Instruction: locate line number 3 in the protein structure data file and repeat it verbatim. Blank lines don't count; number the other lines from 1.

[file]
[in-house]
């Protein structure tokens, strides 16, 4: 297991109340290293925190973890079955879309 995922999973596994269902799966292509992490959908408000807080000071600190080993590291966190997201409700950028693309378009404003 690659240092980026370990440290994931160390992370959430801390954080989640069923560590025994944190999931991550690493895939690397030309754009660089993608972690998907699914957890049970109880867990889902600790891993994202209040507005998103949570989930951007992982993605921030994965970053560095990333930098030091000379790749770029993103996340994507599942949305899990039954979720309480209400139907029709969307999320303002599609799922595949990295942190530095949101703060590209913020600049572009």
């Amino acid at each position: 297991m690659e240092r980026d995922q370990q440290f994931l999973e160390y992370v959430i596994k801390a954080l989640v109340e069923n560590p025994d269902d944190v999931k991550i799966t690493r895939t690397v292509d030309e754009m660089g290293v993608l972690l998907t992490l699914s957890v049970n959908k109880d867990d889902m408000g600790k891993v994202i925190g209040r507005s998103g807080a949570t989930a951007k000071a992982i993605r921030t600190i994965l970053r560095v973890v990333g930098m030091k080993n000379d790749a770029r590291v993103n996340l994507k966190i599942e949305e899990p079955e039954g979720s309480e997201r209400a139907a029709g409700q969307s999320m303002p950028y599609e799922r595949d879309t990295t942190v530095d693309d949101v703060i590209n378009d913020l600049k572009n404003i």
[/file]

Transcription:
């Amino acid at each position: 297991m690659e240092r980026d995922q370990q440290f994931l999973e160390y992370v959430i596994k801390a954080l989640v109340e069923n560590p025994d269902d944190v999931k991550i799966t690493r895939t690397v292509d030309e754009m660089g290293v993608l972690l998907t992490l699914s957890v049970n959908k109880d867990d889902m408000g600790k891993v994202i925190g209040r507005s998103g807080a949570t989930a951007k000071a992982i993605r921030t600190i994965l970053r560095v973890v990333g930098m030091k080993n000379d790749a770029r590291v993103n996340l994507k966190i599942e949305e899990p079955e039954g979720s309480e997201r209400a139907a029709g409700q969307s999320m303002p950028y599609e799922r595949d879309t990295t942190v530095d693309d949101v703060i590209n378009d913020l600049k572009n404003i």